Car Mechanics (UK)
FUEL-BORNE ADDITIVES – DIESEL
Additional chemicals can be added to diesel fuel, which survive the combustion process and end up in the DPF that encourage soot combustion at lower temperatures, reducing the risk of blockage. These fuelborne additives (which are also referred to as catalysts) can be dosed manually or automatically. Automatic systems are fitted to many PSA Peugeot/citroën/ds cars, as well as various Ford, MINI, Volvo and Mazda models, where a cerium-based additive (referred to as Eolys) is stored in either a pouch, or a separate five-litre tank. In most cases, an onboard computer injects the correct quantity of additive into the fuel tank after every fill-up. This additive needs to be replenished at various service intervals and the relevant ECU reset afterwards.
We investigated these systems in the September 2016 issue of As then, we advise that you use genuine fluids only, because several aftermarket fluid suppliers would not substantiate their claims of compatibility, when we asked.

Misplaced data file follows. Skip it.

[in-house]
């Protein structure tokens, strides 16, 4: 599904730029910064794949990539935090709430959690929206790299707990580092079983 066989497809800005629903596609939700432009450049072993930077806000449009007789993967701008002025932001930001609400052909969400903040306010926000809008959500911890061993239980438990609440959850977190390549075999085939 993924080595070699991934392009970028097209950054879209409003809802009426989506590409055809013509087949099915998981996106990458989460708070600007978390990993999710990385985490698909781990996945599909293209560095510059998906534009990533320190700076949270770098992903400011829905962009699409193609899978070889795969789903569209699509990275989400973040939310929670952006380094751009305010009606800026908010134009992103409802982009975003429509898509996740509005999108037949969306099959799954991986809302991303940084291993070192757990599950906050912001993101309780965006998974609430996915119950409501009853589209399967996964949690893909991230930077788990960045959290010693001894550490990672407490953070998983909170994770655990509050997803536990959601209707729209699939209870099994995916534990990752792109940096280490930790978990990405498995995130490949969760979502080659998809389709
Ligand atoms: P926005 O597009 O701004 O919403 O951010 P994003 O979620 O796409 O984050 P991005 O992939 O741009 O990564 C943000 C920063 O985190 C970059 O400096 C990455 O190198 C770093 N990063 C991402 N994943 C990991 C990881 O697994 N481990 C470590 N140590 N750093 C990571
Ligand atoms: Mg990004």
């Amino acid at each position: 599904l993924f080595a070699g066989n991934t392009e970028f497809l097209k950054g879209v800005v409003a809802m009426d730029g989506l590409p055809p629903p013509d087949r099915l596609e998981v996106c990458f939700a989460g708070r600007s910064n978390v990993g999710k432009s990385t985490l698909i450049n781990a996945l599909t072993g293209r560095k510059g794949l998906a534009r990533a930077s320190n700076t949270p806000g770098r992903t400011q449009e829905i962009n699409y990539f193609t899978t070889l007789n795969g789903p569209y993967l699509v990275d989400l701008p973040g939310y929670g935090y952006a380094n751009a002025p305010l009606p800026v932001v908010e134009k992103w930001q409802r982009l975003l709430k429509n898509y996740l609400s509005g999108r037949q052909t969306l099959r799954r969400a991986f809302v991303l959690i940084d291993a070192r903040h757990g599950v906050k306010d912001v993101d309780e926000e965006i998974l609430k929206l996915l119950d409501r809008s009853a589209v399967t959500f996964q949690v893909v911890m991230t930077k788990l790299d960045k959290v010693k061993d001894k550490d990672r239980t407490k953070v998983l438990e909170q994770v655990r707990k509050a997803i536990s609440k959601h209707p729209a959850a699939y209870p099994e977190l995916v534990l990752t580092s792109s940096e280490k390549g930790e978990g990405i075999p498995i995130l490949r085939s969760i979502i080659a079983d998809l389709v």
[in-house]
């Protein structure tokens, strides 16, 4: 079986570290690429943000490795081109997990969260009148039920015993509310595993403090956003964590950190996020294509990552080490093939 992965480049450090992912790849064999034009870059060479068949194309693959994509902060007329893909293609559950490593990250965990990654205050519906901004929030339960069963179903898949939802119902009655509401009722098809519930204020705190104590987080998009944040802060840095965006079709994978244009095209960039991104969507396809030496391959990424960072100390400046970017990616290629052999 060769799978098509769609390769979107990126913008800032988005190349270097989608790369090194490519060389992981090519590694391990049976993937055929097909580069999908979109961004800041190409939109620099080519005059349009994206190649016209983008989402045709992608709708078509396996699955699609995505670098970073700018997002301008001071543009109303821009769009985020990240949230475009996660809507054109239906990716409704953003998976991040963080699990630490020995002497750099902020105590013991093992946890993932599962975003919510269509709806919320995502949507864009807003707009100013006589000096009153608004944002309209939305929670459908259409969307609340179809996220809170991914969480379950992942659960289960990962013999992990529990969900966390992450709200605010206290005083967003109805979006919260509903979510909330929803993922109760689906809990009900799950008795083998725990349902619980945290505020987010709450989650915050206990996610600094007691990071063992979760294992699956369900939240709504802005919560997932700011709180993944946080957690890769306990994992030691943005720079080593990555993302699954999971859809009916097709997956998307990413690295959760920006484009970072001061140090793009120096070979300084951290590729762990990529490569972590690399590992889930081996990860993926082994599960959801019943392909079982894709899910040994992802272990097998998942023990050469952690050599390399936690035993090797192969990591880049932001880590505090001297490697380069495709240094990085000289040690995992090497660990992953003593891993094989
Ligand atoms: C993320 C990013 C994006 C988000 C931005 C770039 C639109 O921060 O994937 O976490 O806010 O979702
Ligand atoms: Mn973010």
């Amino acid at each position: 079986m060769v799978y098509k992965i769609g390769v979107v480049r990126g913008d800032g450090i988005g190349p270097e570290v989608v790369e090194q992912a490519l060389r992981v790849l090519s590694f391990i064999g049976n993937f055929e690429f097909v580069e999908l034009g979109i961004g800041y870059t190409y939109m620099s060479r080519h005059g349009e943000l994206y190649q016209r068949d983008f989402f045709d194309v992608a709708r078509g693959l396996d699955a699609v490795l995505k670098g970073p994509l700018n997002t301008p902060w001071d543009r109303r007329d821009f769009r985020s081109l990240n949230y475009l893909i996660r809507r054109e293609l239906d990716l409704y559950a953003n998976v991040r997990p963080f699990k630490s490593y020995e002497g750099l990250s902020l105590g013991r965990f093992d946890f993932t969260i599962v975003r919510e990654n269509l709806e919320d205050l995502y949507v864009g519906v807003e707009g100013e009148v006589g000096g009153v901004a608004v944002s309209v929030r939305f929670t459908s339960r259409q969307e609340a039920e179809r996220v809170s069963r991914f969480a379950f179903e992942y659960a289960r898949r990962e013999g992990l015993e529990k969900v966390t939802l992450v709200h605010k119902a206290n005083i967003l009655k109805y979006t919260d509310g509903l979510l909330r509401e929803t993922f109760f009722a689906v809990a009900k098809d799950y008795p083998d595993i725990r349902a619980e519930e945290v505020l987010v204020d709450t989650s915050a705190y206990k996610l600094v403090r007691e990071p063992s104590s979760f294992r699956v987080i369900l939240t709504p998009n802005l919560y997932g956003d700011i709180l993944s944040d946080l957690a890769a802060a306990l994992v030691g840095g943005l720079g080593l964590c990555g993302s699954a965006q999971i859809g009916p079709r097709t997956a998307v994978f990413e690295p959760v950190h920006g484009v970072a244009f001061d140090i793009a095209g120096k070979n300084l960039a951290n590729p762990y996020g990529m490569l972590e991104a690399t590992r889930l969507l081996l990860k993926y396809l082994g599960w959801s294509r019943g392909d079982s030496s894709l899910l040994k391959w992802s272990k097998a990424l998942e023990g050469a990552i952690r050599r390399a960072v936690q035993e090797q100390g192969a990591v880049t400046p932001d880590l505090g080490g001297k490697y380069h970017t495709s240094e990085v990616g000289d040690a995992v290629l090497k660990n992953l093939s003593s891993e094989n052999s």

Usually, when the owner experiences an issue with premature DPF soot blockage, fuel-borne additives can be bought off-the-shelf and introduced into the fuel tank manually to promote soot combustion. However, you should follow dosing instructions carefully. Certain well-meaning owners mistakenly believe that using more additive is a good thing, but overdosing can cause the soot within the DPF to combust too quickly, resulting in thermal runaway, because the DPF cannot regulate the temperature of the burning particulates. Either the DPF’S internal ceramic monolith, or the outer casing, will melt. Should the latter occur, red-hot particles could ignite material on the ground, which could cause a serious fire.